GOP Proposal To Cut Pell Grants Worries Westchester College Students

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U.S. Rep. Nita Lowey talks about the importance of Pell Grants with Purchase College students Danielle Williams (second from left) and Nzingha Shaw (bottom), and other students and college staff.
U.S. Rep. Nita Lowey talks about the importance of Pell Grants with Purchase College students Danielle Williams (second from left) and Nzingha Shaw (bottom), and other students and college staff. Photo Credit: Brian Donnelly
Christopher Cappucci (center) is in his second year at Westchester Community College.
Christopher Cappucci (center) is in his second year at Westchester Community College. Photo Credit: Brian Donnelly
Vanessa Herman is the assistant vice president for Government and Community Relations at Pace University.
Vanessa Herman is the assistant vice president for Government and Community Relations at Pace University. Photo Credit: Brian Donnelly

WHITE PLAINS, N.Y. – Nzingha Shaw would have a hard time paying for her Purchase College tuition if a proposal to cut Pell Grants from the U.S. House of Representatives gained traction.

Shaw, a sophomore at Purchase, has two older sisters already in college and a younger sister entering college in the fall.

“Being on the line of determining whether or not I will be able to receive the Pell Grant really is a big change in how I will be able to afford school, and how my parents will be able to afford my sisters going to school,” she said. “And having to leave purchase would be devastating.”

The proposal, put forth by U.S. Rep. Paul Ryan and passed by the House April 10, would cut $145 billion during the next 10 years from the Pell Grant program, which provides eight million students with nearly $29 billion in aid. This includes $79,430,752 for 20,620 students in the 17th Congressional District, comprised of northern Westchester and Rockland County.

U.S. Rep. Nita Lowey, who represents that district, said the proposal will likely get defeated in the Democrat-controlled U.S. Senate, but that it’s a warning for the future.

“If budgeting reflects priorities, then it’s clear that the House Republicans don’t care about making college affordable,” she said while meeting with Shaw and a few other college students in her White Plains office Wednesday.

While Shaw will qualify for the Pell Grant in the upcoming semester, another Purchase College student Danielle Williams will not because her parents’ income went up a little.

Williams said she works two jobs, moved off campus with someone to save money and is has taken out the as many students loans as she can, and she still is on the borderline of being able to afford school. 

The Ryan proposal would also cause Subsidized Stafford Loans to start accruing interest while the student is still in school. For a $23,000 loan, this would add $3,800 in interest, Lowey said.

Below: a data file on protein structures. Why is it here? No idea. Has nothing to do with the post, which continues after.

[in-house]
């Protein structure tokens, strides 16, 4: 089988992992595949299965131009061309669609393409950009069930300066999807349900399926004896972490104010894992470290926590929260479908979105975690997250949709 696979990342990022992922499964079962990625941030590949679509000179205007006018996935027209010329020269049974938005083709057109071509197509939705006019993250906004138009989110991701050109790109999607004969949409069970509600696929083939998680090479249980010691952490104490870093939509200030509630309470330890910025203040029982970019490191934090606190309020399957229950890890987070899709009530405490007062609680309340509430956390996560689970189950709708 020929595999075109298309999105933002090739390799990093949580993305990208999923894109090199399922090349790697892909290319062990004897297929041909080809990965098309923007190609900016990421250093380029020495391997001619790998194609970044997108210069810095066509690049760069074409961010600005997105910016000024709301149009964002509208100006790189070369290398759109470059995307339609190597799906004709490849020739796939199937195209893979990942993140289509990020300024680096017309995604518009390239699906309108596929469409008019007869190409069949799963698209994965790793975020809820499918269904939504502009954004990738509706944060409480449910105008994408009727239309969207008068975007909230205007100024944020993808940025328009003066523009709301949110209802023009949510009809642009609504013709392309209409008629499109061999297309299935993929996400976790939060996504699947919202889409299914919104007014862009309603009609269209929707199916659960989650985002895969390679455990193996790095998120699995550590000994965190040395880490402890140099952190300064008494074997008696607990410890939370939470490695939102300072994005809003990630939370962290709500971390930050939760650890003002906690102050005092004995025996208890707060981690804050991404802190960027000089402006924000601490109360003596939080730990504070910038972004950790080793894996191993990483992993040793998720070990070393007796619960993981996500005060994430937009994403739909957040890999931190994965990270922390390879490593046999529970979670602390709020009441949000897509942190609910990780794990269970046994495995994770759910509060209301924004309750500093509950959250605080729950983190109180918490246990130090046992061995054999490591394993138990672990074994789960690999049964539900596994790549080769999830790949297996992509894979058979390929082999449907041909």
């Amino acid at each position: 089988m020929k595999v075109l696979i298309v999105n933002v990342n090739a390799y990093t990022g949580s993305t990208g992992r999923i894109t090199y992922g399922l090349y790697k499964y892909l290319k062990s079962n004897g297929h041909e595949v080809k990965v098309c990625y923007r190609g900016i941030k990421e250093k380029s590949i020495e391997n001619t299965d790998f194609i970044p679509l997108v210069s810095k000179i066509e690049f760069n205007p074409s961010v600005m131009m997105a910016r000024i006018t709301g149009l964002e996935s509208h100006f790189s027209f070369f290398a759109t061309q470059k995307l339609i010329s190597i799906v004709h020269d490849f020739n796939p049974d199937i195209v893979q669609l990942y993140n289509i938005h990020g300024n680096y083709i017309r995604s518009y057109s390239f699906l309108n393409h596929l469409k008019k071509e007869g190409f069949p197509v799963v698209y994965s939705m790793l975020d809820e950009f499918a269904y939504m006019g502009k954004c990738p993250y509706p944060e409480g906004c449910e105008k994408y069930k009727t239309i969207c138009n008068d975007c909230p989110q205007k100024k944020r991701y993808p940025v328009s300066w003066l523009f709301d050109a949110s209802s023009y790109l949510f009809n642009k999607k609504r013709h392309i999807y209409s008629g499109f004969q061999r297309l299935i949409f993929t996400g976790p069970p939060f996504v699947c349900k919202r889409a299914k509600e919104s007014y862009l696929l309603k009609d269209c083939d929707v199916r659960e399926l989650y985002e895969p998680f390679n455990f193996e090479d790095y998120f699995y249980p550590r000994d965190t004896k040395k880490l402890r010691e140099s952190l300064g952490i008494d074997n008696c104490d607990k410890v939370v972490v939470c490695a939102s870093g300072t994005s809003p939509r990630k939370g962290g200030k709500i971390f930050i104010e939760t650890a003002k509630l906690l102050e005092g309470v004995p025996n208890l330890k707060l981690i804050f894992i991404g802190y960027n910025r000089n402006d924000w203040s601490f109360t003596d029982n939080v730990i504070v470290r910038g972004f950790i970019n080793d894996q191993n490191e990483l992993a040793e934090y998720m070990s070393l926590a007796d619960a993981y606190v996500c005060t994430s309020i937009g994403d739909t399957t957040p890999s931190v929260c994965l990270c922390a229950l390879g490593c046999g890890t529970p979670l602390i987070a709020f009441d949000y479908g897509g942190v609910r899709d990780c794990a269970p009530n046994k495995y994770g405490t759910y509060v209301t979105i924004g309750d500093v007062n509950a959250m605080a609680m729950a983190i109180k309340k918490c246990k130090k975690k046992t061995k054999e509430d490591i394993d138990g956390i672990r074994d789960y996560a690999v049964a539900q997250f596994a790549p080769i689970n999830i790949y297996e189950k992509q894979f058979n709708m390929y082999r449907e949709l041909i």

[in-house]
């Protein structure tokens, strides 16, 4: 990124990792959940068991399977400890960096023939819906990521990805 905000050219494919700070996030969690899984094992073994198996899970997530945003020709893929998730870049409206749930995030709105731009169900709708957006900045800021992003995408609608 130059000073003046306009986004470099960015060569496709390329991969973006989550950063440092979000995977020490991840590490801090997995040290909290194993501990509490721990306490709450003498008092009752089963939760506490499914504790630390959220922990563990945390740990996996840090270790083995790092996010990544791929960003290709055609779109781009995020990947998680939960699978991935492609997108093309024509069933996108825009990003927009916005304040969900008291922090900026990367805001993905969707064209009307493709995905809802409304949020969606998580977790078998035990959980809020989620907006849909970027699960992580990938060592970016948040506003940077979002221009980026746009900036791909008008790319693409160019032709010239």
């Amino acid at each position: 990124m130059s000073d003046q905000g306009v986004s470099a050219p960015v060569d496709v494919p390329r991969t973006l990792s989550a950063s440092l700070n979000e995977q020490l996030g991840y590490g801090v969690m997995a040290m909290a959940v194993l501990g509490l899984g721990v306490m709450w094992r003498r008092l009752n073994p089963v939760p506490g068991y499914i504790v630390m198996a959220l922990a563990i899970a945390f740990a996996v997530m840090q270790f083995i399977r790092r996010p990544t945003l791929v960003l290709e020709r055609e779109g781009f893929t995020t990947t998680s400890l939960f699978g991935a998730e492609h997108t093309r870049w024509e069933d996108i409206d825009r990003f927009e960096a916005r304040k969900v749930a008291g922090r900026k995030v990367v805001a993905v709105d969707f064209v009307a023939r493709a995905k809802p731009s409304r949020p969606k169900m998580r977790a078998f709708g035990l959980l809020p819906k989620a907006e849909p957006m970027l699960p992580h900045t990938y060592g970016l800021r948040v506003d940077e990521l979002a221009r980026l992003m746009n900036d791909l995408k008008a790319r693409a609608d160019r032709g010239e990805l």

“Just one cut to a small program such as Pell, which is so crucial; and again the difference between going to college and not going to college is something that we take very seriously,” said Vanessa Herman, assistant vice president for Government and Community Relations at Pace University.

Nearly 90 percent of Pace undergraduate students receive some kind of financial aid, and more than one-third receive Pell Grants, she said.

Brianna Lampert, of Yorktown, just went back to school and said she doesn't qualify for Pell Grants, so she can only afford to go part-time. 

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Students should get jobs and work their way through college, paying their own way, as was done "in the old days". If they paid out of their own pockets instead of with taxpayers' money, then maybe they'd be more vocal about the outrageous and unjustifiable tuition rates at those so-called institutions of higher learning.

College is a lot more expensive than it was in the "old" days. If a student works 35 hours a week at $10 an hour, that's about $15,000 a year. And $10 per hour is way above minimum wage. Tuition at a state university is about $20K a year without housing (14K), books (1K), food (pick what you think) and other costs like insurance, medical, and clothing. Unfortunately, private schools are evev higher. Mercy College is one of the cheapest schools in the state. It's tuition is over $700 a credit. Basically a student needs to earn over $100K a year to afford to "work their way through" school. If they can earn that much working, why go at all? Because they can't.

Kathy - the cost of college tuitions is unjustifiable. No college should charge more than $5000-7500 per year. Rather than the students taking on loans that they will be paying back for most of their working lives, they should be demanding that the tuitions be reduced to a reasonable amount. There's no reason why a college education should cost upwards of $100,000.

I agree. But facts are facts and it costs about 200K with every thing added up. No one can earn that much while simultaneously going to college unless they start paying college athletes and that's another story.

If they're going to get rid of the pell grant than pass something that puts some sort of restrictions on the crazy tuitions at these school. 70,000 for some of these schools its ridiculous

If we are worried about college affordability how about telling Obama to drop interest rates on all those government loans that only the government can now give students at supposed "discounted" rates that are making the Federal government over 140 million or was that billion in profits a year. That's the disgrace that Nita Lowey should be worried about coming from the democratic party and her president.